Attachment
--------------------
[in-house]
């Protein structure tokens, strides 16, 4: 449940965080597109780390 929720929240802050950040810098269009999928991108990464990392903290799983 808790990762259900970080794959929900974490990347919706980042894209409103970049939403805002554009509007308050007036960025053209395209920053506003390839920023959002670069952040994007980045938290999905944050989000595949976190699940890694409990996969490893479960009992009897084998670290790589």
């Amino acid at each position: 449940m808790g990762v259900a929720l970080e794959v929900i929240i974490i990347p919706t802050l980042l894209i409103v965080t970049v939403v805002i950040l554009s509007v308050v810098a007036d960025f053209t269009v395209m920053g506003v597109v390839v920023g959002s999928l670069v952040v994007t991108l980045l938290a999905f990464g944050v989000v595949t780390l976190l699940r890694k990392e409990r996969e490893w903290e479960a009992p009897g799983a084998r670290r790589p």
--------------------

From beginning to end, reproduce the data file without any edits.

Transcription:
[in-house]
């Protein structure tokens, strides 16, 4: 449940965080597109780390 929720929240802050950040810098269009999928991108990464990392903290799983 808790990762259900970080794959929900974490990347919706980042894209409103970049939403805002554009509007308050007036960025053209395209920053506003390839920023959002670069952040994007980045938290999905944050989000595949976190699940890694409990996969490893479960009992009897084998670290790589």
């Amino acid at each position: 449940m808790g990762v259900a929720l970080e794959v929900i929240i974490i990347p919706t802050l980042l894209i409103v965080t970049v939403v805002i950040l554009s509007v308050v810098a007036d960025f053209t269009v395209m920053g506003v597109v390839v920023g959002s999928l670069v952040v994007t991108l980045l938290a999905f990464g944050v989000v595949t780390l976190l699940r890694k990392e409990r996969e490893w903290e479960a009992p009897g799983a084998r670290r790589p």